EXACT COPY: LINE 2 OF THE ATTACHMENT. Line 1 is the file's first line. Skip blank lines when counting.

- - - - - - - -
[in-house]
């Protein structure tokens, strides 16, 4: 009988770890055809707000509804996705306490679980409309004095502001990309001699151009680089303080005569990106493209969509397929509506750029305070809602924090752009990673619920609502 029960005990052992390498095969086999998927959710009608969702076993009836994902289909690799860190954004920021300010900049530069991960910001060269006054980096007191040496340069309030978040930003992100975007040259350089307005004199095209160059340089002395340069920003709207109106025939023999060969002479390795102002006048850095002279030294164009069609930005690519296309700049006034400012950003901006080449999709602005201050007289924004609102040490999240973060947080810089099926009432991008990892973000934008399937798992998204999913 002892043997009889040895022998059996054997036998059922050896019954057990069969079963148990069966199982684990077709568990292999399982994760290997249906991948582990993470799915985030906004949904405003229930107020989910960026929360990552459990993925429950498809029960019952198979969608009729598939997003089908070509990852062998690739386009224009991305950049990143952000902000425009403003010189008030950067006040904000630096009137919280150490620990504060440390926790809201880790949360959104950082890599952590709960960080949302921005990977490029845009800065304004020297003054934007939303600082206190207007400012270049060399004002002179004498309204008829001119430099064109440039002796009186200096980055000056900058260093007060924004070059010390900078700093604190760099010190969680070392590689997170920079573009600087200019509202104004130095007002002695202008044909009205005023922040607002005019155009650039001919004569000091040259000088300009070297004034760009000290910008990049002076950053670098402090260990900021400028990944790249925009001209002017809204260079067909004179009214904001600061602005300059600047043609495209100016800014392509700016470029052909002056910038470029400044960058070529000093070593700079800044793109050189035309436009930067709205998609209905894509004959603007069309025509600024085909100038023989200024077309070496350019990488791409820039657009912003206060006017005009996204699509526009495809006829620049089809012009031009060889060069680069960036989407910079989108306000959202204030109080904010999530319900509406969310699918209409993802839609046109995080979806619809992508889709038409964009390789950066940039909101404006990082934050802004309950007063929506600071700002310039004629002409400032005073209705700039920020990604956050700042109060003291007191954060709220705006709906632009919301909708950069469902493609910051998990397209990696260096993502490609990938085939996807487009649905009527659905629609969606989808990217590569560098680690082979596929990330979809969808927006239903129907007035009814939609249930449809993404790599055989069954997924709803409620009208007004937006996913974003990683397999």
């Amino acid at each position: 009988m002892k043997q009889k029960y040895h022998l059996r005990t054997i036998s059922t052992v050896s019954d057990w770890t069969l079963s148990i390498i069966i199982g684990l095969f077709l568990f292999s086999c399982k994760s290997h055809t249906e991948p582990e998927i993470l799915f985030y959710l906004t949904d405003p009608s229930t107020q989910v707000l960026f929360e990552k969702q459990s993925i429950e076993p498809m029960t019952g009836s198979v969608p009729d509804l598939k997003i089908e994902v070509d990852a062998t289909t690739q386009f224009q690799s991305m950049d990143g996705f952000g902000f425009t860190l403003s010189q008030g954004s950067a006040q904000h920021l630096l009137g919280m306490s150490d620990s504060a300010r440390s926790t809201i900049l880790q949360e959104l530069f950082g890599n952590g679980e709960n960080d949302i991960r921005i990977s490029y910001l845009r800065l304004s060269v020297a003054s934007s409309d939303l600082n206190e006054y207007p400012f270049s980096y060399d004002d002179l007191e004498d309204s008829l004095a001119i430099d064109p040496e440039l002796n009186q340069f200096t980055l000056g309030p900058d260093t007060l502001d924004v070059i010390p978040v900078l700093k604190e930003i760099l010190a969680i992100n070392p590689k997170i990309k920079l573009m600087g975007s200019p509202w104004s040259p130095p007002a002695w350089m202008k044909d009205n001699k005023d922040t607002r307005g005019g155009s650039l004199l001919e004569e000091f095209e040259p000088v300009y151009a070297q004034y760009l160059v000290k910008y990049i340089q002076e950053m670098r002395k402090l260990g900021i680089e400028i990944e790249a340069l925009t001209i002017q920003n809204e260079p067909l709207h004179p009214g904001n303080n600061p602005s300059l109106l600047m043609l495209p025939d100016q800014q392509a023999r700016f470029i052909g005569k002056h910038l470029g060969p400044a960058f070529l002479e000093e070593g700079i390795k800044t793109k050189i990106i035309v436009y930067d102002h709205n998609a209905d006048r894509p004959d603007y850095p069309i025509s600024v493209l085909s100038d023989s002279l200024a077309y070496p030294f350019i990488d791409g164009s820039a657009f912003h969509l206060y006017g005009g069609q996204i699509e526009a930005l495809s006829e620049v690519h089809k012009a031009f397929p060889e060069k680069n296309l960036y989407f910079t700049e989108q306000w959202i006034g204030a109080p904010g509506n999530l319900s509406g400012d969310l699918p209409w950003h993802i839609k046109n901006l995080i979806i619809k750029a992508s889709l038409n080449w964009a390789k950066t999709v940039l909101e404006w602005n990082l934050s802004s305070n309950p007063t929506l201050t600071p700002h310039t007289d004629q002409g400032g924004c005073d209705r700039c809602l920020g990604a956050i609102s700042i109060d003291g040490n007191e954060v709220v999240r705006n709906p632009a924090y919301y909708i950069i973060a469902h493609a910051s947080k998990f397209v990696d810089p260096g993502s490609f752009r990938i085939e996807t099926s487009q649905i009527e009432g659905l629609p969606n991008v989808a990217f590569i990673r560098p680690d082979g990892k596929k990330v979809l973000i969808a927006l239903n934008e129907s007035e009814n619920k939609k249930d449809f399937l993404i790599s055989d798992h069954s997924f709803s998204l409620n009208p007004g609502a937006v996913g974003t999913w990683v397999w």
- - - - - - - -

């Protein structure tokens, strides 16, 4: 009988770890055809707000509804996705306490679980409309004095502001990309001699151009680089303080005569990106493209969509397929509506750029305070809602924090752009990673619920609502 029960005990052992390498095969086999998927959710009608969702076993009836994902289909690799860190954004920021300010900049530069991960910001060269006054980096007191040496340069309030978040930003992100975007040259350089307005004199095209160059340089002395340069920003709207109106025939023999060969002479390795102002006048850095002279030294164009069609930005690519296309700049006034400012950003901006080449999709602005201050007289924004609102040490999240973060947080810089099926009432991008990892973000934008399937798992998204999913 002892043997009889040895022998059996054997036998059922050896019954057990069969079963148990069966199982684990077709568990292999399982994760290997249906991948582990993470799915985030906004949904405003229930107020989910960026929360990552459990993925429950498809029960019952198979969608009729598939997003089908070509990852062998690739386009224009991305950049990143952000902000425009403003010189008030950067006040904000630096009137919280150490620990504060440390926790809201880790949360959104950082890599952590709960960080949302921005990977490029845009800065304004020297003054934007939303600082206190207007400012270049060399004002002179004498309204008829001119430099064109440039002796009186200096980055000056900058260093007060924004070059010390900078700093604190760099010190969680070392590689997170920079573009600087200019509202104004130095007002002695202008044909009205005023922040607002005019155009650039001919004569000091040259000088300009070297004034760009000290910008990049002076950053670098402090260990900021400028990944790249925009001209002017809204260079067909004179009214904001600061602005300059600047043609495209100016800014392509700016470029052909002056910038470029400044960058070529000093070593700079800044793109050189035309436009930067709205998609209905894509004959603007069309025509600024085909100038023989200024077309070496350019990488791409820039657009912003206060006017005009996204699509526009495809006829620049089809012009031009060889060069680069960036989407910079989108306000959202204030109080904010999530319900509406969310699918209409993802839609046109995080979806619809992508889709038409964009390789950066940039909101404006990082934050802004309950007063929506600071700002310039004629002409400032005073209705700039920020990604956050700042109060003291007191954060709220705006709906632009919301909708950069469902493609910051998990397209990696260096993502490609990938085939996807487009649905009527659905629609969606989808990217590569560098680690082979596929990330979809969808927006239903129907007035009814939609249930449809993404790599055989069954997924709803409620009208007004937006996913974003990683397999």